During the first week of May, Georgia Gov. Brian Kemp allowed restaurants and other similar businesses to reopen for in-person dining on a limited basis. The state — and most of the country — had been shut down for nearly two months, and Kemp was taking a gamble as the first state to slowly start reopening its doors.
As restaurants across the state opened, they were told to adhere to a set of 39 guidelines that were intended to mitigate the exposure and spread of COVID-19 among customers and workers.
While Kemp refused to issue a statewide mask mandate for citizens, these guidelines for restaurants, bars and other establishments were some of the only mandates for mask-wearing in the state. With the guidelines in place came the expectation that everyone would follow the rules. Unsurprisingly, some didn’t always follow the guidelines.
If a restaurant appears to be violating the guidelines, the state is tasked with investigating a complaint, spokesperson Nancy Nydam with the Georgia Department of Public Health has said.
If a serious complaint is filed or multiple, similar complaints are made for a restaurant, an inspector from the local health department will visit the establishment and verify the complaint. If the complaint is deemed warranted, the inspector will walk through the guidelines and issue a written warning.
In just Northwest Georgia, hundreds of complaints have been logged by the North Georgia Health District and the Northwest Georgia Health District since March.
Since March, about 25 official complaints have been made for restaurants in Murray County and about 75 in Whitfield County.
Raymond King, director of environmental health for the North Georgia Health District, said the number of complaints in the district has significantly dropped off since the middle of the summer.
“Since March, I have received about 100 food complaints myself, most of which I passed on to my staff in the respective counties,” he said. “In a few cases I had to go visit non-compliant establishments.”
King’s health district reaches from Whitfield to Cherokee County.
The complaints have varied, King said, but most of them included employees not wearing masks and reports of food service employees who have COVID-19.
On Aug. 14, King’s office received an anonymous call that there were eight positive cases at a Checker’s fast-food restaurant in Dalton.
The anonymous caller said the store manager “doesn’t care and is threatening to fire employees who don’t want to work.” The caller also said the manager was not going to shut down for deep cleaning.
When someone from King’s office went to investigate, the manager said the restaurant had only four positive cases two months earlier that she was aware of and that the restaurant was deep cleaning “regularly.”
Another complaint came in on July 18 about the Filling Station, a restaurant. A caller notified the health department that a chef and dishwasher had tested positive for COVID-19 and were out, while the spouse of one of the workers was on a ventilator.
Health department officials investigated and found out they had talked to the owner of the restaurant before and knew about the chef’s condition. Most of the complaint was true, but all safety and quarantine protocols were being taken.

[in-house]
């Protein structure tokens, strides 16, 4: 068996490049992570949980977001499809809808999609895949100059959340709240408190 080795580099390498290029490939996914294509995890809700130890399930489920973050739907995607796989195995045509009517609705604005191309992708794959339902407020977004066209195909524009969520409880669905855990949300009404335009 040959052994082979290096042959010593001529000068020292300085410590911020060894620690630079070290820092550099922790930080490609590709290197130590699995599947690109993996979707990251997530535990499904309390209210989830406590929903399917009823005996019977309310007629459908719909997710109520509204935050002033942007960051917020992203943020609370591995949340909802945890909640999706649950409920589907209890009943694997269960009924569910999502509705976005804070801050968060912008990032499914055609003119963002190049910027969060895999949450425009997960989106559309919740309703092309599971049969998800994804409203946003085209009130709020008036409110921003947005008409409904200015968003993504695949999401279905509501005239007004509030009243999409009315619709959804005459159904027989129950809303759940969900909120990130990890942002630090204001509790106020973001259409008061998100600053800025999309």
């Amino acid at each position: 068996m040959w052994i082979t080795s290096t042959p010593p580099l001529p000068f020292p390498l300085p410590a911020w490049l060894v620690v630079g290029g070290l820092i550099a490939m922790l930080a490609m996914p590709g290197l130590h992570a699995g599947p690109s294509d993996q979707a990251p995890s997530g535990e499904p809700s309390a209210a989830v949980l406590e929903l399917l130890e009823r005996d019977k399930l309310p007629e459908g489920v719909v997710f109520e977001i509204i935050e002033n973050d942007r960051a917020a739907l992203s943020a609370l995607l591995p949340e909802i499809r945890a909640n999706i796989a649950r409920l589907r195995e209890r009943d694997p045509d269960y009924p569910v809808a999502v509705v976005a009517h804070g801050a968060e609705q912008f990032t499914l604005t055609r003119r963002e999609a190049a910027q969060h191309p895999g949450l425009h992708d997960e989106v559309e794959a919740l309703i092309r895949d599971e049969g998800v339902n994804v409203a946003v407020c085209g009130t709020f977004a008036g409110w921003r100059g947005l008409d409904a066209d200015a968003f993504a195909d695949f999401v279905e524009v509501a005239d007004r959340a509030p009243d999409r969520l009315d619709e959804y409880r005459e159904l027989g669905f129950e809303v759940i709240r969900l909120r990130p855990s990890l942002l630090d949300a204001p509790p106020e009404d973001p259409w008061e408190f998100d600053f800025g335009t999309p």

Other complaints that would come in — in order of frequency — include restaurants allowing customers to be too close to each other, having too many people in a building at one time, not properly sanitizing areas and reports of employees not washing their hands.
King gave three examples of restaurants that were checked by the health department multiple times due to complaints: Kelly’s Restaurant in Dalton, the Domino’s in Tunnel Hill and Edna’s in Chatsworth. However, no citations were given.
“We also received some bogus complaints from disgruntled employees and angry customers,” King said.
On Sept. 10, the Dalton office got a complaint that a drive-thru worker at a McDonald’s wasn’t wearing a mask. When someone from the health department went to check, all employees including the kitchen staff were indeed wearing masks.
Logan Boss, spokesperson for the Northwest Georgia Health District, said similar complaints were common this summer but have diminished.
“The complaints we were getting early in the pandemic, which have tailed off to almost none, were about staff and customers not wearing masks and people not physically distancing,” Boss said in an email Friday. “We gave warnings and educated [people]. I don’t believe we ever had to sic the state patrol on anyone.”
Boss said his district’s environmental director, Clay Tracy, could not be reached Thursday or Friday for specifics on how many complaints have come in each area county.
In one of the governor’s many executive orders he signed during the coronavirus pandemic, the guidance for bars and restaurants included lengthy guidelines that said, “repeated violations of the executive order for the same restaurant, bar or temporary event food service worker will be turned over to local law enforcement or the Georgia State Patrol for enforcement measures.”
Stephanie Stallings with the Georgia State Patrol Department of Public Safety said no citations were given in any of the seven counties in the Times Free Press’ primary coverage area of Northwest Georgia.
Contact Patrick Filbin at [email protected] or 423-757-6476. Follow him on Twitter @PatrickFilbin.